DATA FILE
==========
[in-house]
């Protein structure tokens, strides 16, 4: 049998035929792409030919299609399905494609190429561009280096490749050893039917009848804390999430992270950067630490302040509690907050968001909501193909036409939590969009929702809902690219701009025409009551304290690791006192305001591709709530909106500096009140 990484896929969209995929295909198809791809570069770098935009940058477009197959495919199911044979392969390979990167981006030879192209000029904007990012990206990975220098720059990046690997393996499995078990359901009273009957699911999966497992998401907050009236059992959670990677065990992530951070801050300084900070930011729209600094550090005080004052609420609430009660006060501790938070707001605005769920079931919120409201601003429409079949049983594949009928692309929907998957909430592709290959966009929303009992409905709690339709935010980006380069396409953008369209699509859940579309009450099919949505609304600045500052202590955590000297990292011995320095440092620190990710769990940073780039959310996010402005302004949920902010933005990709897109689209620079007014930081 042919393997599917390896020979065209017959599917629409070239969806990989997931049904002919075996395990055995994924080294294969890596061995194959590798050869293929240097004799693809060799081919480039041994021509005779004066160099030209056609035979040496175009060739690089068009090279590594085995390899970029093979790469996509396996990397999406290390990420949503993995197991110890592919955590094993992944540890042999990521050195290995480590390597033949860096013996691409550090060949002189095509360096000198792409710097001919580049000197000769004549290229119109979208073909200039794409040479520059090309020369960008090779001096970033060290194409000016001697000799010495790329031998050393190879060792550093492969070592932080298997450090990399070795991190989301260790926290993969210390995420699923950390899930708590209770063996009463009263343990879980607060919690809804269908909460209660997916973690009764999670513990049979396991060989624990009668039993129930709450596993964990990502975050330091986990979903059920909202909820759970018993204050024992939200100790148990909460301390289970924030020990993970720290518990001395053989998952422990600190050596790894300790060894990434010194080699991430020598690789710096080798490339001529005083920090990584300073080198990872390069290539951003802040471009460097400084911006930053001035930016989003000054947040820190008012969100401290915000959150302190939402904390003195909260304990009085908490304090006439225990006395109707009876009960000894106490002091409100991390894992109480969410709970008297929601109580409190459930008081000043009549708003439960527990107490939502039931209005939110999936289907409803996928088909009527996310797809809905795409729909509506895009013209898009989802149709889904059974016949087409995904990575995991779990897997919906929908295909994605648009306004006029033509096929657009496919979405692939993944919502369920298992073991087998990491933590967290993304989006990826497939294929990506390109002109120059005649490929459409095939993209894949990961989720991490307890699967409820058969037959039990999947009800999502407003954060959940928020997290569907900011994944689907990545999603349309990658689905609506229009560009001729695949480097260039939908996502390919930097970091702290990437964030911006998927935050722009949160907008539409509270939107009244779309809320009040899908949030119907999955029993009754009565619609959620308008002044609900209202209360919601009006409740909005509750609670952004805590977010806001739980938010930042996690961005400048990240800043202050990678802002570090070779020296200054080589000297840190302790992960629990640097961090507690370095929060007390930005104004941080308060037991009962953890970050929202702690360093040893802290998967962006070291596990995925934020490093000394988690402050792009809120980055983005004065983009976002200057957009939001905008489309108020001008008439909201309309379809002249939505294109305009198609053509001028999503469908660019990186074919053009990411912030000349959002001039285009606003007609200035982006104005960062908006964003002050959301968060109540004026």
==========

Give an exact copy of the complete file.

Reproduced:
[in-house]
């Protein structure tokens, strides 16, 4: 049998035929792409030919299609399905494609190429561009280096490749050893039917009848804390999430992270950067630490302040509690907050968001909501193909036409939590969009929702809902690219701009025409009551304290690791006192305001591709709530909106500096009140 990484896929969209995929295909198809791809570069770098935009940058477009197959495919199911044979392969390979990167981006030879192209000029904007990012990206990975220098720059990046690997393996499995078990359901009273009957699911999966497992998401907050009236059992959670990677065990992530951070801050300084900070930011729209600094550090005080004052609420609430009660006060501790938070707001605005769920079931919120409201601003429409079949049983594949009928692309929907998957909430592709290959966009929303009992409905709690339709935010980006380069396409953008369209699509859940579309009450099919949505609304600045500052202590955590000297990292011995320095440092620190990710769990940073780039959310996010402005302004949920902010933005990709897109689209620079007014930081 042919393997599917390896020979065209017959599917629409070239969806990989997931049904002919075996395990055995994924080294294969890596061995194959590798050869293929240097004799693809060799081919480039041994021509005779004066160099030209056609035979040496175009060739690089068009090279590594085995390899970029093979790469996509396996990397999406290390990420949503993995197991110890592919955590094993992944540890042999990521050195290995480590390597033949860096013996691409550090060949002189095509360096000198792409710097001919580049000197000769004549290229119109979208073909200039794409040479520059090309020369960008090779001096970033060290194409000016001697000799010495790329031998050393190879060792550093492969070592932080298997450090990399070795991190989301260790926290993969210390995420699923950390899930708590209770063996009463009263343990879980607060919690809804269908909460209660997916973690009764999670513990049979396991060989624990009668039993129930709450596993964990990502975050330091986990979903059920909202909820759970018993204050024992939200100790148990909460301390289970924030020990993970720290518990001395053989998952422990600190050596790894300790060894990434010194080699991430020598690789710096080798490339001529005083920090990584300073080198990872390069290539951003802040471009460097400084911006930053001035930016989003000054947040820190008012969100401290915000959150302190939402904390003195909260304990009085908490304090006439225990006395109707009876009960000894106490002091409100991390894992109480969410709970008297929601109580409190459930008081000043009549708003439960527990107490939502039931209005939110999936289907409803996928088909009527996310797809809905795409729909509506895009013209898009989802149709889904059974016949087409995904990575995991779990897997919906929908295909994605648009306004006029033509096929657009496919979405692939993944919502369920298992073991087998990491933590967290993304989006990826497939294929990506390109002109120059005649490929459409095939993209894949990961989720991490307890699967409820058969037959039990999947009800999502407003954060959940928020997290569907900011994944689907990545999603349309990658689905609506229009560009001729695949480097260039939908996502390919930097970091702290990437964030911006998927935050722009949160907008539409509270939107009244779309809320009040899908949030119907999955029993009754009565619609959620308008002044609900209202209360919601009006409740909005509750609670952004805590977010806001739980938010930042996690961005400048990240800043202050990678802002570090070779020296200054080589000297840190302790992960629990640097961090507690370095929060007390930005104004941080308060037991009962953890970050929202702690360093040893802290998967962006070291596990995925934020490093000394988690402050792009809120980055983005004065983009976002200057957009939001905008489309108020001008008439909201309309379809002249939505294109305009198609053509001028999503469908660019990186074919053009990411912030000349959002001039285009606003007609200035982006104005960062908006964003002050959301968060109540004026």